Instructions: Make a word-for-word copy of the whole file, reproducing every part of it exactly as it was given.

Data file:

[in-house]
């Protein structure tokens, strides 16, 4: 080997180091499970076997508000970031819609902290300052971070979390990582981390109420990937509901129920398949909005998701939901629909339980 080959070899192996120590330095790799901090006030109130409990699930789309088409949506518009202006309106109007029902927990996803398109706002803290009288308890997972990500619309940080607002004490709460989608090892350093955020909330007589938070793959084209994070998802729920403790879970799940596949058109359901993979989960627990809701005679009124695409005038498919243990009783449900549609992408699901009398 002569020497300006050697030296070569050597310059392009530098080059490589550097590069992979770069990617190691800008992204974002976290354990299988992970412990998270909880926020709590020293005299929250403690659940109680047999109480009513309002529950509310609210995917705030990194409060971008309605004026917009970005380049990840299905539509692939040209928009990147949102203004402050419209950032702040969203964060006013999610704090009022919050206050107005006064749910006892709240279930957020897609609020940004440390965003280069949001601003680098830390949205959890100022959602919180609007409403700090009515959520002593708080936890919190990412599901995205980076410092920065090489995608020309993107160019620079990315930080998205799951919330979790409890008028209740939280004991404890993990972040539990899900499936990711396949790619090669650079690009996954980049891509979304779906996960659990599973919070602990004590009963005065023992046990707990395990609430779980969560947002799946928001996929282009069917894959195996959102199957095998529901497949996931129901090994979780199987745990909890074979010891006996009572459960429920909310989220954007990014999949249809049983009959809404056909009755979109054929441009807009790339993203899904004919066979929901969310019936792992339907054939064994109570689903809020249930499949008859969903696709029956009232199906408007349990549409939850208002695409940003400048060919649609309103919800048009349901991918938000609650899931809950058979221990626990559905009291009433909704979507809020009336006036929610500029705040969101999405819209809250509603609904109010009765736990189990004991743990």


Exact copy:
[in-house]
């Protein structure tokens, strides 16, 4: 080997180091499970076997508000970031819609902290300052971070979390990582981390109420990937509901129920398949909005998701939901629909339980 080959070899192996120590330095790799901090006030109130409990699930789309088409949506518009202006309106109007029902927990996803398109706002803290009288308890997972990500619309940080607002004490709460989608090892350093955020909330007589938070793959084209994070998802729920403790879970799940596949058109359901993979989960627990809701005679009124695409005038498919243990009783449900549609992408699901009398 002569020497300006050697030296070569050597310059392009530098080059490589550097590069992979770069990617190691800008992204974002976290354990299988992970412990998270909880926020709590020293005299929250403690659940109680047999109480009513309002529950509310609210995917705030990194409060971008309605004026917009970005380049990840299905539509692939040209928009990147949102203004402050419209950032702040969203964060006013999610704090009022919050206050107005006064749910006892709240279930957020897609609020940004440390965003280069949001601003680098830390949205959890100022959602919180609007409403700090009515959520002593708080936890919190990412599901995205980076410092920065090489995608020309993107160019620079990315930080998205799951919330979790409890008028209740939280004991404890993990972040539990899900499936990711396949790619090669650079690009996954980049891509979304779906996960659990599973919070602990004590009963005065023992046990707990395990609430779980969560947002799946928001996929282009069917894959195996959102199957095998529901497949996931129901090994979780199987745990909890074979010891006996009572459960429920909310989220954007990014999949249809049983009959809404056909009755979109054929441009807009790339993203899904004919066979929901969310019936792992339907054939064994109570689903809020249930499949008859969903696709029956009232199906408007349990549409939850208002695409940003400048060919649609309103919800048009349901991918938000609650899931809950058979221990626990559905009291009433909704979507809020009336006036929610500029705040969101999405819209809250509603609904109010009765736990189990004991743990």